The dilemma for China and its Northeast rebel clients, then, is about how to maintain a mutually beneficial relationship. Unlike India’s institutionalization of Tibetan fighters into its national defense fabric (as witnessed in Indian Army’s recent deployment of 7 Vikas Regiment of the Tibetan-dominated Special Frontier Force against China’s People’s Liberation Army at the Pangong Tso), Indian rebels operating from China have no such value for Beijing. Baruah retains a modicum of value as an arms dealer who can channel illicit guns and money to the region. But his history of cheating groups such as the NDFB has bereaved ULFA-I of trust – an essential but hard-to-find item in this space – among still-active groups.
India’s big economic plunge. India’s GDP declined by 23.9 percent in the year’s second quarter—a shocking contraction for one of the world’s largest emerging economies. The economic contraction, while not unexpected given the dramatic lockdown measures New Delhi took to mitigate the worst public health effects of the pandemic, is likely to persist, with headwinds still ahead. Worst of all, given India’s rising COVID-19 case totals, the efficacy of the early lockdown measures have come under political scrutiny.
China-Myanmar projects. This week, Yang Jiechi, the head of the Central Foreign Affairs Commission of the Chinese Communist Party, stopped by Myanmar—the highest level visit by a Chinese official in some eight months. Sebastian Strangio, The Diplomat’s new Southeast Asia editor, covered the trip:
In separate meetings with Myanmar’s State Counselor and de facto leader Aung San Suu Kyi, and its de jure President Win Myint, Yang sought assurances about the implementation of key Belt and Road Initiative (BRI) infrastructure projects. In particular, he focused on the slew of BRI projects gathered under the smaller umbrella of the Cambodia-Myanmar Economic Corridor (CMEC), a planned overland network of highways, railways, pipelines, and industrial zones intended to link China’s Yunnan province to Myanmar’s coast on the Bay of Bengal.
2020 China military power report. The U.S. Department of Defense’s congressionally mandated report on Chinese military power was released Tuesday and it’s the longest, most detailed iteration of that document ever. I encourage anyone interested in Chinese military modernization to read—or skim—the entire 200-page document, but I wanted to share a few highlights.
There are two major observations that jumped out to me. First, China’s inventory of dual-capable (nuclear and conventional) intermediate-range ballistic missiles has grown year-on-year from 80 to 200, a remarkable leap. This exclusively encompasses the DF-26 IRBM, the sole missile of its class in the People’s Liberation Army Rocket Force’s inventory. The report has a lot to share on the DF-26’s operational mode, including that the dual-capable system is designed for rapid warhead swapping.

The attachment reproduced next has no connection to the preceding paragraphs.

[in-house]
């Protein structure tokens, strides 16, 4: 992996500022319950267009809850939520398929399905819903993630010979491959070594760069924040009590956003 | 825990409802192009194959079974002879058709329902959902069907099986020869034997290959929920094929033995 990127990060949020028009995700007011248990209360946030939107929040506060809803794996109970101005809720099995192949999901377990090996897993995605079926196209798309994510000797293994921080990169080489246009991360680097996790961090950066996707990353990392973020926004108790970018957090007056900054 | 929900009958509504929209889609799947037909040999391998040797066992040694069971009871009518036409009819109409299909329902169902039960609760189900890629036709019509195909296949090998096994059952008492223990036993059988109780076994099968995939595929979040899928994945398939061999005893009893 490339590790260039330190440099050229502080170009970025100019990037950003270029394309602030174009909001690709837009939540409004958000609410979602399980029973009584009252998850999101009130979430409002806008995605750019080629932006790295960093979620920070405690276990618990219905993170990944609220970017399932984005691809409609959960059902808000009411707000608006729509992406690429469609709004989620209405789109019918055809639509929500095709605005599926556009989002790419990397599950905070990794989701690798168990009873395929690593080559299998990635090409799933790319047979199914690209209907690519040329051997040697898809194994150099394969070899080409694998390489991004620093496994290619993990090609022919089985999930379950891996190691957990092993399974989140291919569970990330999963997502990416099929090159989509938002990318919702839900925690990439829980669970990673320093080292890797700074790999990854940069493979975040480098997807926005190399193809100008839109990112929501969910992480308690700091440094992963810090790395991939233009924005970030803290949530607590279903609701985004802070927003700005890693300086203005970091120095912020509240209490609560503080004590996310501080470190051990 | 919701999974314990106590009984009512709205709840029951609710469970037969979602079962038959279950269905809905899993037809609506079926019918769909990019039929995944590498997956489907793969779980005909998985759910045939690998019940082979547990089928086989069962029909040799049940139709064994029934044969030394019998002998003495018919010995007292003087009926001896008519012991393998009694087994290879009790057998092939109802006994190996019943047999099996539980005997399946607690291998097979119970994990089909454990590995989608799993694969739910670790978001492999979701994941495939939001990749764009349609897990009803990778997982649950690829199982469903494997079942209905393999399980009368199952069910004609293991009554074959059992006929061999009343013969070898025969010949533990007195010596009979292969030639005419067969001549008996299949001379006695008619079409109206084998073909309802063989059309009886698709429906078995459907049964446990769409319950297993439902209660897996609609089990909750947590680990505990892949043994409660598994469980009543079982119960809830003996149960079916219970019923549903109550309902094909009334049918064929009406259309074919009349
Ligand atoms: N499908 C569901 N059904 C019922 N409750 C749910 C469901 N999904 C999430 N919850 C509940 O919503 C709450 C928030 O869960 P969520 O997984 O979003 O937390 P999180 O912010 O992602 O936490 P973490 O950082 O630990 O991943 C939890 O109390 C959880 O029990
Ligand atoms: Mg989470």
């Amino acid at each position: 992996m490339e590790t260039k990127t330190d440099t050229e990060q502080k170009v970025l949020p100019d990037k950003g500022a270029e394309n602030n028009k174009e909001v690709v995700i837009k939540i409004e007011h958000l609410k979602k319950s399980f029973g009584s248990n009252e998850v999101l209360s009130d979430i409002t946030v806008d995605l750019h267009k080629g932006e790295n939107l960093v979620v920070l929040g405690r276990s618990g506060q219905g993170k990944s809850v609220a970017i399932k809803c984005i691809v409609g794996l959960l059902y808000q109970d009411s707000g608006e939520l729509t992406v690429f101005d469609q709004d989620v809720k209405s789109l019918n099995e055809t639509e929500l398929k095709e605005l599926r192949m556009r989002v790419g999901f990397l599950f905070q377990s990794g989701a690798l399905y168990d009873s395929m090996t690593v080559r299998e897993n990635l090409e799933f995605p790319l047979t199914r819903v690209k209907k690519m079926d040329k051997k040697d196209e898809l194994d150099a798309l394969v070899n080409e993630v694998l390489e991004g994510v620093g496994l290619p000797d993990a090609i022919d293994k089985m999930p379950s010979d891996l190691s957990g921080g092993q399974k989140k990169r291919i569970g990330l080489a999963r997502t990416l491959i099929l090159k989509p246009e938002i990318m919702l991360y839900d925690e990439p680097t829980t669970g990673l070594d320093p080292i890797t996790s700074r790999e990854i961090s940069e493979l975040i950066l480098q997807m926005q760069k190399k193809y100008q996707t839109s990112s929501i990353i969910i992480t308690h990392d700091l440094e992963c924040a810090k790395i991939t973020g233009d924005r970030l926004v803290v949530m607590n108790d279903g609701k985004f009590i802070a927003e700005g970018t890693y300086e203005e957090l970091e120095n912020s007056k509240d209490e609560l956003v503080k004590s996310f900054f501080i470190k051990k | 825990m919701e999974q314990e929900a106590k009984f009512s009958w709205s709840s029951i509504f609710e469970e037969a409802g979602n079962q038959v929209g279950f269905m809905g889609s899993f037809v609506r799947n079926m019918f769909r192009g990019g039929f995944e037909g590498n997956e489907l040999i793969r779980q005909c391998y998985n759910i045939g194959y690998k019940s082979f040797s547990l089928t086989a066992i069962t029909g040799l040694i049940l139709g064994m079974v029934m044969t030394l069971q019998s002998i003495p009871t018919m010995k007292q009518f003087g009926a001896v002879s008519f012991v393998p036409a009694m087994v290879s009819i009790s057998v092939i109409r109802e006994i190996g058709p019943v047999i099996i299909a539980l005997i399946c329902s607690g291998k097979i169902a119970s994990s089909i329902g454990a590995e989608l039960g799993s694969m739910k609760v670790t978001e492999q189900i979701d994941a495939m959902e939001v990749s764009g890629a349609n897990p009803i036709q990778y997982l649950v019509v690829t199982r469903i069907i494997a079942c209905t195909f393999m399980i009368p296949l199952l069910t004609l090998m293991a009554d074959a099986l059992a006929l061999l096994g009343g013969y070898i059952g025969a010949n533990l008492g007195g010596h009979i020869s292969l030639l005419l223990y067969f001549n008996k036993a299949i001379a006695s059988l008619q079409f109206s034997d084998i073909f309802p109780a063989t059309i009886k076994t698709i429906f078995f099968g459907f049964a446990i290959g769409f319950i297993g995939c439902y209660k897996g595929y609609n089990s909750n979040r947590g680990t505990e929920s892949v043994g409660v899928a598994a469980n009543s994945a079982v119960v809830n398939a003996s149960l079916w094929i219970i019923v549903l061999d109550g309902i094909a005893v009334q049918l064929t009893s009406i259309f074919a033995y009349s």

Separately, the report makes public the U.S. assessment that China’s nuclear warhead totals are in the “low-200s.” That’s significant because the Trump administration has made nuclear arms control with China a major priority of late. The low-200s figure is also significantly lower than open source estimates, which had placed the arsenal around the high-200s (290, per my former Federation of American Scientists colleague, Hans Kristensen).
There are other significant topline observations worth mentioning here. The report, for the first time, includes analysis on the areas that the Department of Defense sees where China has either reached parity with or surpassed the United States.
For a summary of the report, read The Diplomat’s Steven Stashwick, who underscores the strategic context of China’s military growth and modernization:
In 2017 Chinese President Xi Jinping set out two major goals for the PLA: to complete modernization by 2035 and become a “world class” military by mid-century, presumably prior to the People’s Republic of China (PRC)’s centennial in 2049. The Pentagon isn’t sure what exactly “world class” means in practice (the PRC may not either) but it is confident that China isn’t building up its military for show, stating that “the CCP [Chinese Communist Party] desires the PLA to become a practical instrument of its statecraft with an active role in advancing the PRC’s foreign policy, particularly with respect to the PRC’s increasingly global interests and its aims to revise aspects of the international order.”
Space geopolitics and the Asia-Pacific. I spoke to Brian Weeden of the Secure World Foundation about the major players in Asia in space security and the drivers of competition in this critical domain. Listen to the episode here.
The September 2020 issue of The Diplomat is here. This month, we explain Europe’s rapidly hardening stance on China in a year that was supposed to represent a high-water mark for the relationship.
We also trace the rise and fall of the Islamic Movement of Uzbekistan and its role in global jihad, evaluate Australia’s bold shift on defense in its latest strategic update, and look back at a tumultuous three years in inter-Korean relations. And, of course, we offer a range of reporting, analysis, and opinion from across the region.
This newsletter is written by Ankit Panda, senior editor for The Diplomat, and director of research at Diplomat Risk Intelligence. Please do feel free to reach out with comments, tips, and feedback at firstname.lastname@example.org and follow me on Twitter at @nktpnd and The Diplomat at @Diplomat_APAC.